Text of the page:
Local Binary Pattern (LBP) , , which has been used successfully to identify textures in faces and even in some EM images. To calculate LBP, a set of 8 pixels around a reference pixel is chosen, and the grayscale intensity of these pixels is compared to the reference pixel. The intensity of each of these 8 pixels can either be higher or lower than the reference pixel’s intensity, leading to an 8-bit “local binary pattern” associated with each pixel in the image. This 8-bit number for each pixel can be mapped to a new grayscale image, where now each pixel’s intensity value encodes some information about the spatial variation in grayscales in the original image. Hopefully this new LBP image will represent texture more tangibly than the original image. By only looking at relative intensity, LBP also has the advantage of being invariant to changes in global intensity, e.g. due to illumination differences.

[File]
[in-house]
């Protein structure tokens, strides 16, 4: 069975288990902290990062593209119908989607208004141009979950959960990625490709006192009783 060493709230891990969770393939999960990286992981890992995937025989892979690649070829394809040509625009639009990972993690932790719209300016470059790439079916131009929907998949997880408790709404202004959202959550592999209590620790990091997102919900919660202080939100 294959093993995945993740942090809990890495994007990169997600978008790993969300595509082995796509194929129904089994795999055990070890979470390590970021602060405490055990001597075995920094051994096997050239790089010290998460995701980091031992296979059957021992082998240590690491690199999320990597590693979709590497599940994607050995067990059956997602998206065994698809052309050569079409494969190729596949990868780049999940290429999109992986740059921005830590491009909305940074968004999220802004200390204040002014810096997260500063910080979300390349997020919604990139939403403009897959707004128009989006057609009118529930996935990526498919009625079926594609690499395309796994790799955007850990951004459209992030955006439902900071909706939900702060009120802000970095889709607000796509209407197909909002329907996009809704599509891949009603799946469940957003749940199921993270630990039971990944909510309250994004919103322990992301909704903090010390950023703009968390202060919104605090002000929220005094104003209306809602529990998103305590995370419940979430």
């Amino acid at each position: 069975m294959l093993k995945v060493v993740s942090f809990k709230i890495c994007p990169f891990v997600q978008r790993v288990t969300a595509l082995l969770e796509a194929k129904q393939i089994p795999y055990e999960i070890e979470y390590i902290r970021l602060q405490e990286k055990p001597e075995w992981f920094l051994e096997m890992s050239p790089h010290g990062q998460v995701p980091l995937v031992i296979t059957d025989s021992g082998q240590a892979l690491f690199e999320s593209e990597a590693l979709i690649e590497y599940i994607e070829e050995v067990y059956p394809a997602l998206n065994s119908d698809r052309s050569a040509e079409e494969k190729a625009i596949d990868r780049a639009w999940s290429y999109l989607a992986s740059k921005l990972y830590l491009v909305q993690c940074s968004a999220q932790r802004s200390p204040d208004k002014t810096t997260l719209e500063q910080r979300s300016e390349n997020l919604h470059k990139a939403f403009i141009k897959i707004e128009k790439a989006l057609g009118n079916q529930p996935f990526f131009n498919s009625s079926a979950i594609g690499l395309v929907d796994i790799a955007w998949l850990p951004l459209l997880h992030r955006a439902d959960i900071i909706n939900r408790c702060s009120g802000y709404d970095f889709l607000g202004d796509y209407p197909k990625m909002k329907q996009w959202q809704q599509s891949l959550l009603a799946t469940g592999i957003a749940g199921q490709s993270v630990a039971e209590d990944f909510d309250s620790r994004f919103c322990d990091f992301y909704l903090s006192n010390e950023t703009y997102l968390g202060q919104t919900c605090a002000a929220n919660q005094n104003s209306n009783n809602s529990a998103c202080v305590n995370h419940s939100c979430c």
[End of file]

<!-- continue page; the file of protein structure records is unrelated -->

T. Ojala, M. Pietik¨ainen, and T. M¨aenp¨a¨a, “Multiresolution gray-scale and rotation invariant texture classification with local binary patterns,” IEEE Transactions on Pattern Analysis and Machine Intelligence, vol. 24, no. 7, pp. 971–987, 2002.
 S. Liao, M. W. K. Law, and A. C. S. Chung, “Dominant local binary patterns for texture classification.” IEEE Transactions on Image Processing, vol. 18, no. 5, pp. 1107–1118, 2009.